Farm Animal Well Being


People are at the heart of farm animal well-being.

People care for farm animals, design the environment they live in, consume animal products, and set policies about welfare standards.
Behaviours performed by people strongly impact animal well-being.

To understand how we can improve animal well-being, we first need to understand the needs of the animal and how they are affected by people’s behaviour.
But in order to effect change, we ultimately need to understand and change the behaviour of people.

Using behavioural science to improve farm animal well-being

Behavioural science can help us better understand human behaviour in the context of farm animal well-being.

It can enable us to design interventions that target the root causes of the behaviours and are acceptable and feasible to stakeholders, thereby having the best chance of improving farm animal well-being.
 

Example behaviours that affect farm animal well-being


Example behaviours that affect farm animal well-being

“With the expertise of Innovia, we will better understand farmers’ behaviour and motivations and analyse how their choices can affect cattle well-being.”
Dr Laurent Goby, Boehringer Ingelheim (Project leader)

Anna Wilson

“Behavioural science can enable us to design interventions that target the root causes of the behaviours and are acceptable and feasible to stakeholders, thereby having the best chance of improving cattle well-being”

Dr Anna Wilson, Innovia
 

 

 

Why have we taken a behavioural-science approach to this project?

This approach ensures that we focus on a specific behaviour (such as administering pain relief after a painful procedure such as calf dehorning).

Unless there is a specified target behaviour, interventions are likely to target the wrong barriers and are likely to be ineffective.

It is very hard to change multiple behaviours simultaneously – trying to do so often leads to unfocused and ineffective solutions.

This approach provides us with a framework to think systematically about the barriers and promoters of the specific target behaviour.

Katie Morton

“Our evidence-based diagnostic framework helps us to navigate complexity and lower risk by focusing on the most relevant factors that are known to effect behaviour identified from validated behavioural-science models. This model is populated by data gathered through qualitative and quantitative research with our target population. ”

Katie Morton, Innovia

 

 

The behavioural-science approach helps us to select the right types of interventions for the problem that we are trying to solve. For example,

should the intervention be educational or persuasive?
Or a combination of both?

Single interventions rarely work in isolation, so we need to develop multiple interventions that work in harmony with each other, to give the highest likelihood of changing behaviour.

Stage 1 of the project: selection of a target factor

The objective of stage 1 was to select one target factor that impacts cattle well-being to focus on for the remainder of the project. To identify such factors, Innovia took a ground-up approach. Specifically, the predominant focus was the findings from the 12th Expert Forum on Farm Animal Well-Being, supplemented with Innovia’s own research. This process enabled us to develop a list of priority areas for consideration during the end-of-stage-1 meeting.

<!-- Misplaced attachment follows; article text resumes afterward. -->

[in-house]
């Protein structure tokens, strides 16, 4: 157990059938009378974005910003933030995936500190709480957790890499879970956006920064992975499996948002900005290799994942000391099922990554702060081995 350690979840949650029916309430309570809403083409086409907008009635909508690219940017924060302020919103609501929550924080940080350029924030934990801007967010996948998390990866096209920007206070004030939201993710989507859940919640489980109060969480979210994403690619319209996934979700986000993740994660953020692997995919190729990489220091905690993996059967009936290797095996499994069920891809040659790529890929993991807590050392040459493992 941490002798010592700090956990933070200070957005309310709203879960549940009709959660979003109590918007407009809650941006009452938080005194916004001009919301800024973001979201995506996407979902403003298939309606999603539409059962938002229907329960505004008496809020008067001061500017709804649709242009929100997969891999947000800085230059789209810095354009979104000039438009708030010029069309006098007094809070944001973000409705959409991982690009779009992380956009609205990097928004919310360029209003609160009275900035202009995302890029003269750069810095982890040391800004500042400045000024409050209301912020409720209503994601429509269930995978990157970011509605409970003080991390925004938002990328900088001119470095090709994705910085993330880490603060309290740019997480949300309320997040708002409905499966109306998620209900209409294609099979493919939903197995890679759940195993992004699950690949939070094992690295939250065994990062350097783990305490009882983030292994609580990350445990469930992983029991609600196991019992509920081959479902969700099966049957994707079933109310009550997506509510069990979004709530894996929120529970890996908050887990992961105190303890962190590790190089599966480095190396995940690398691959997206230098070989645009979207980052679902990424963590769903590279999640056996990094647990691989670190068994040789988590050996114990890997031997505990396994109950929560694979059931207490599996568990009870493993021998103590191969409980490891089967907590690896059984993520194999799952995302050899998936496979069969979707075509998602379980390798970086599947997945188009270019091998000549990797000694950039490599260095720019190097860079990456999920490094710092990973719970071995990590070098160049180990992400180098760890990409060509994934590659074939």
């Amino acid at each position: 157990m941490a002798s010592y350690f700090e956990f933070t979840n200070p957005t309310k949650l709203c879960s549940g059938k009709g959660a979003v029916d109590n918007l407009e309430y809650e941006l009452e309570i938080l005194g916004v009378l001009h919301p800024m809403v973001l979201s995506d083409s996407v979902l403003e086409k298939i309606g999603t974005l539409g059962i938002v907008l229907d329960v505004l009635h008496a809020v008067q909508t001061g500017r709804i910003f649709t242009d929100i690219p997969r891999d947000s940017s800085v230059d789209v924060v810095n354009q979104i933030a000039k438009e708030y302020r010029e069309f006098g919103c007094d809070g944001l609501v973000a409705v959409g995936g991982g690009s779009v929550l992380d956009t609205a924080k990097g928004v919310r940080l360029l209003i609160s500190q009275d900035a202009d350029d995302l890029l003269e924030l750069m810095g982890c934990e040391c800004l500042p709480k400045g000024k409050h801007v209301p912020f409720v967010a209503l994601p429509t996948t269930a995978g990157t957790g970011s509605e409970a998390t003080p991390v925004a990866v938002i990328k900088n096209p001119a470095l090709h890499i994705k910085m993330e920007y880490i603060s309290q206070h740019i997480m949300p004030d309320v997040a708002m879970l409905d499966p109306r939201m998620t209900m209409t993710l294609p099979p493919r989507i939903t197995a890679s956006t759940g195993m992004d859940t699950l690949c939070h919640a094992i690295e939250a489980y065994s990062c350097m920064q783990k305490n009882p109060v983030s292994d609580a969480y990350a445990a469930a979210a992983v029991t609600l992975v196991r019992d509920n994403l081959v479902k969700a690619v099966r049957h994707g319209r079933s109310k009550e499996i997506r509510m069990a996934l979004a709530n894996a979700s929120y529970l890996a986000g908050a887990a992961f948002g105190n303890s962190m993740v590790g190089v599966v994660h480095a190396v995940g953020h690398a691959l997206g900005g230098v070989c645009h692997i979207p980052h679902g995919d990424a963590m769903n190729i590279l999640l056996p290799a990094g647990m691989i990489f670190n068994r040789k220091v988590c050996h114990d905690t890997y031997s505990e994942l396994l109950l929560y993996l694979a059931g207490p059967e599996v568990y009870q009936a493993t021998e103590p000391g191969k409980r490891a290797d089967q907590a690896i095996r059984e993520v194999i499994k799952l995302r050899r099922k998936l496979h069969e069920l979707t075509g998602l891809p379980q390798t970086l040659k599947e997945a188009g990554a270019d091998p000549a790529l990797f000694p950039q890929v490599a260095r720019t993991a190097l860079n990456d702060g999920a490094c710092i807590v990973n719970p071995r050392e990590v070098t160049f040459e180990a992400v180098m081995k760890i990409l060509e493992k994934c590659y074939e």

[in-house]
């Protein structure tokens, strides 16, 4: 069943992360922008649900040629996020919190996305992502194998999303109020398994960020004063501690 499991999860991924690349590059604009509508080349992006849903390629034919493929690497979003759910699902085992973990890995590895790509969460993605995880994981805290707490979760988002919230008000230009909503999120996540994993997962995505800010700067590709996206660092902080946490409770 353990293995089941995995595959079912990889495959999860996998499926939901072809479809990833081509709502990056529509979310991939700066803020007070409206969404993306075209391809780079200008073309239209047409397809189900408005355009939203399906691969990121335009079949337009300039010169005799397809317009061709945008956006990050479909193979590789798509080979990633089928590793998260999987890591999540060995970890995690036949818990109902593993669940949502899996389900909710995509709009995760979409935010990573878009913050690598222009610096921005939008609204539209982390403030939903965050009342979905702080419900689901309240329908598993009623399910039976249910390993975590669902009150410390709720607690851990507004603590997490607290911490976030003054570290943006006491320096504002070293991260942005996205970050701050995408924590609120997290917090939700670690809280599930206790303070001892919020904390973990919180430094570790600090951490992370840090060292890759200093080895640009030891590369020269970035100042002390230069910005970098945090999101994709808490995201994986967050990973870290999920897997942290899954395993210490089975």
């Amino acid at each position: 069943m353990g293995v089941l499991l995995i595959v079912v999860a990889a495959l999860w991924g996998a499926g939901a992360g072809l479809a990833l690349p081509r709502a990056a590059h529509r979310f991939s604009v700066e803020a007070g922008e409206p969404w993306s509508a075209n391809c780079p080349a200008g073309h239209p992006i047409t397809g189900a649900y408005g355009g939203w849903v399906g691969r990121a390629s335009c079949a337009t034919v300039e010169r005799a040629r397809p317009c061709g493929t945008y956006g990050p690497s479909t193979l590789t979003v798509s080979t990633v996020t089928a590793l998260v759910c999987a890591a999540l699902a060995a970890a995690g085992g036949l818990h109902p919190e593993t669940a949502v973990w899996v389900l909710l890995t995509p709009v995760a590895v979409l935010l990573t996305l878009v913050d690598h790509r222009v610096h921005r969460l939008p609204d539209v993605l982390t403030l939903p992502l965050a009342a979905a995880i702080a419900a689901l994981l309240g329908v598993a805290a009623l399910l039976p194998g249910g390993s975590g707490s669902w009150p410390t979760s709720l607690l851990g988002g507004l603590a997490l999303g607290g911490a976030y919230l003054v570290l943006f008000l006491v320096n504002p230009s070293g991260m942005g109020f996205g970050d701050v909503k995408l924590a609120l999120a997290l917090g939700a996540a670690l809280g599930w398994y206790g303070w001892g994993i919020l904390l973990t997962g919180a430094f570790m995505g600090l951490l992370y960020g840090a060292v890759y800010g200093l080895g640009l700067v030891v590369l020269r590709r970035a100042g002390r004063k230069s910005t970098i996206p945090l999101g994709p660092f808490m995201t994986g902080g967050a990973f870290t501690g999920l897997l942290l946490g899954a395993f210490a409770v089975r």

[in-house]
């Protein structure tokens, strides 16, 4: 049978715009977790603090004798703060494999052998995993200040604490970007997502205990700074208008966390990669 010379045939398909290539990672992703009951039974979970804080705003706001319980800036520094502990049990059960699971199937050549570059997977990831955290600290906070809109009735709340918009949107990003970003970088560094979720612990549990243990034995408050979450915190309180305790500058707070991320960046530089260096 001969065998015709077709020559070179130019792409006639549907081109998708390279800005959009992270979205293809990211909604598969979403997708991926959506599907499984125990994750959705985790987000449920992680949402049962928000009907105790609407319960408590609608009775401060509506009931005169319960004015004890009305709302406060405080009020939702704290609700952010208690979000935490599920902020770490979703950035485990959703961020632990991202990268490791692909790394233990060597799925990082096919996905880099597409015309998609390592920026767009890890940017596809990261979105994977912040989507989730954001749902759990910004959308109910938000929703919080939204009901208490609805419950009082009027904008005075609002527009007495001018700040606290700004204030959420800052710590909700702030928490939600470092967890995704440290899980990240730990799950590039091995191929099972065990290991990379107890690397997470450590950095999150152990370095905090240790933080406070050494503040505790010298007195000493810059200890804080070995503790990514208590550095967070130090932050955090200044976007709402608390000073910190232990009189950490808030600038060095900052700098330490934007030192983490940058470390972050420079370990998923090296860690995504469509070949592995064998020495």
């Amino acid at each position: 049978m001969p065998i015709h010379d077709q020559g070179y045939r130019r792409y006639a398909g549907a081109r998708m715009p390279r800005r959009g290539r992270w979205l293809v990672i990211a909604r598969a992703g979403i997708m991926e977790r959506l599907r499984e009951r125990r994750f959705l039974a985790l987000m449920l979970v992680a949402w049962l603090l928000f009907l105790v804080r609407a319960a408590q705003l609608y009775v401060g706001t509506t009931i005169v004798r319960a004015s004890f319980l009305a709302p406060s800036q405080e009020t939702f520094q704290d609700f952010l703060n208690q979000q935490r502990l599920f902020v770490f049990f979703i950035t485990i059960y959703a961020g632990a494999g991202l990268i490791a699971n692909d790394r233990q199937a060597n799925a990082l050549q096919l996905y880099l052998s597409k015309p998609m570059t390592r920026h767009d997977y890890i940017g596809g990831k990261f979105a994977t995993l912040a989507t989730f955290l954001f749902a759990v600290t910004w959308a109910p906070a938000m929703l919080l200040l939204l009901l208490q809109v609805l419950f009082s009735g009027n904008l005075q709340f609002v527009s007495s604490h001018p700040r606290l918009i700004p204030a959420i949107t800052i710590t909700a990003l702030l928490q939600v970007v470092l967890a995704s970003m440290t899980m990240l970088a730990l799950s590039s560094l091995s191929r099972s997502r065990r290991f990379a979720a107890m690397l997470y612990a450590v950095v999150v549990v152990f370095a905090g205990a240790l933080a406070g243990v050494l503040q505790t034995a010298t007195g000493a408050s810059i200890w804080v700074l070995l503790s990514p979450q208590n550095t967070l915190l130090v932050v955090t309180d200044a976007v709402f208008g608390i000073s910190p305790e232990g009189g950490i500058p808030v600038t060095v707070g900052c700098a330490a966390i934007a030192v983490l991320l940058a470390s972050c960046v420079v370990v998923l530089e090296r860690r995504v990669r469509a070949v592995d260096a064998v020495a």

cow

A target factor is defined by factors from two or more domains.

For example, the following could be candidate target factors: pain caused by lameness, pain caused by mastitis, distress caused by overcrowding during transport.

This is the level of specificity we needed to reach when selecting a factor to focus on in this project.


At the end of stage 1 the joint BI-Innovia core team selected the “detection and treatment of pain, with a focus on mastitis, respiratory disease and assisted calving” as the target factor to focus on for next step of the project.
 

 

Stage 2 of the project: defining a target behaviour

The key objective of the stage 2 process of the FAWB project was to define a target behaviour – relating to the target factor decided in stage 1.
To achieve this objective, Innovia identified and defined the multitude of farmer and vet behaviours that could be fruitful targets for intervention – relating to the project’s selected target factor: improved pain detection and treatment associated with mastitis, respiratory disease and assisted calving.

Target behaviour: Defining something as a target behaviour has a number of different components to satisfy. These include, an observable response that directly impacts the well-being (specifically, pain management in this case) of cattle; an action component (someone doing something); and ideally some description of context and time (where and when the behaviour is occurring).

Hence, Innovia ensued an iterative process that involved carrying out interviews with vets and farmers, as well as desk-based research to help identify and define "gold-standard" and "usual" vet and farmer behaviours relating to the target factor.

"The gold standards are helpful, because it is critical to have an idea of the desired behaviours (what you want farmers and vets to do differently), before designing
an effective change behaviour programme."

Dr Katie Morton, Innovia

The findings were analysed by the Innovia team and brought to discussions with the core project team. At the end of stage 2, the core team eventually decided to refine the target factor (the ultimate goal of the Behaviour Change Programme) as follows:

"To reduce pain and discomfort associated with assisted calving."

 

The team subsequently defined the associated target behaviour (who we want to do what in order to achieve the target factor) as :

"Farmer complies with best practice for minimising pain and discomfort associated with assisted calving."